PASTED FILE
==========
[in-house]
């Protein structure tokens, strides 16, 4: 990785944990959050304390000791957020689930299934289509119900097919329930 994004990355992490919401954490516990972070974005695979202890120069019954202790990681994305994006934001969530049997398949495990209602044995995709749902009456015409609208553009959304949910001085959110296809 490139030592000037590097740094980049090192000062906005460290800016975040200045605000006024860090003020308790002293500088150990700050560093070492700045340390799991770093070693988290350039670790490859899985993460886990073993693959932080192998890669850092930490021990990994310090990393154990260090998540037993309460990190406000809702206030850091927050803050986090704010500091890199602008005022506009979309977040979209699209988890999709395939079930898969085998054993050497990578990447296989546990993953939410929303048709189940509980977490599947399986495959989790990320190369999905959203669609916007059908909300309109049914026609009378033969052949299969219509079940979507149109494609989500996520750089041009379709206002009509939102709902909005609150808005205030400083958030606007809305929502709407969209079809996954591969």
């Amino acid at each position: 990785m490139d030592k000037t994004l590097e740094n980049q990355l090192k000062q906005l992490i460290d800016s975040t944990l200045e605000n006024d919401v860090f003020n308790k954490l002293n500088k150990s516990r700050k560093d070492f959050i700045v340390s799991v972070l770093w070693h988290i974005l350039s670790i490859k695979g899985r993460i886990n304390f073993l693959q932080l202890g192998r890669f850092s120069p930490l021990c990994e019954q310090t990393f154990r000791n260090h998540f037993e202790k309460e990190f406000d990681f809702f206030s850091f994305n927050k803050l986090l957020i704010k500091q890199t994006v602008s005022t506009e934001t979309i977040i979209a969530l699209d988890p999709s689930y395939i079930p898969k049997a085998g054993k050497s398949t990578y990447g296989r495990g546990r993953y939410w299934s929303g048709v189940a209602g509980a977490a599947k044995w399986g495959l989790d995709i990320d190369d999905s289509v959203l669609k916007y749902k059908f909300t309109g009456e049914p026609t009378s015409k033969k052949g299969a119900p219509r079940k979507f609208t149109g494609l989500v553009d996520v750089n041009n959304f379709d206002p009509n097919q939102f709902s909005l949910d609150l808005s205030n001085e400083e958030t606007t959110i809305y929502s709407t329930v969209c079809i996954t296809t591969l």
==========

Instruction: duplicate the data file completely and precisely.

[in-house]
């Protein structure tokens, strides 16, 4: 990785944990959050304390000791957020689930299934289509119900097919329930 994004990355992490919401954490516990972070974005695979202890120069019954202790990681994305994006934001969530049997398949495990209602044995995709749902009456015409609208553009959304949910001085959110296809 490139030592000037590097740094980049090192000062906005460290800016975040200045605000006024860090003020308790002293500088150990700050560093070492700045340390799991770093070693988290350039670790490859899985993460886990073993693959932080192998890669850092930490021990990994310090990393154990260090998540037993309460990190406000809702206030850091927050803050986090704010500091890199602008005022506009979309977040979209699209988890999709395939079930898969085998054993050497990578990447296989546990993953939410929303048709189940509980977490599947399986495959989790990320190369999905959203669609916007059908909300309109049914026609009378033969052949299969219509079940979507149109494609989500996520750089041009379709206002009509939102709902909005609150808005205030400083958030606007809305929502709407969209079809996954591969």
């Amino acid at each position: 990785m490139d030592k000037t994004l590097e740094n980049q990355l090192k000062q906005l992490i460290d800016s975040t944990l200045e605000n006024d919401v860090f003020n308790k954490l002293n500088k150990s516990r700050k560093d070492f959050i700045v340390s799991v972070l770093w070693h988290i974005l350039s670790i490859k695979g899985r993460i886990n304390f073993l693959q932080l202890g192998r890669f850092s120069p930490l021990c990994e019954q310090t990393f154990r000791n260090h998540f037993e202790k309460e990190f406000d990681f809702f206030s850091f994305n927050k803050l986090l957020i704010k500091q890199t994006v602008s005022t506009e934001t979309i977040i979209a969530l699209d988890p999709s689930y395939i079930p898969k049997a085998g054993k050497s398949t990578y990447g296989r495990g546990r993953y939410w299934s929303g048709v189940a209602g509980a977490a599947k044995w399986g495959l989790d995709i990320d190369d999905s289509v959203l669609k916007y749902k059908f909300t309109g009456e049914p026609t009378s015409k033969k052949g299969a119900p219509r079940k979507f609208t149109g494609l989500v553009d996520v750089n041009n959304f379709d206002p009509n097919q939102f709902s909005l949910d609150l808005s205030n001085e400083e958030t606007t959110i809305y929502s709407t329930v969209c079809i996954t296809t591969l």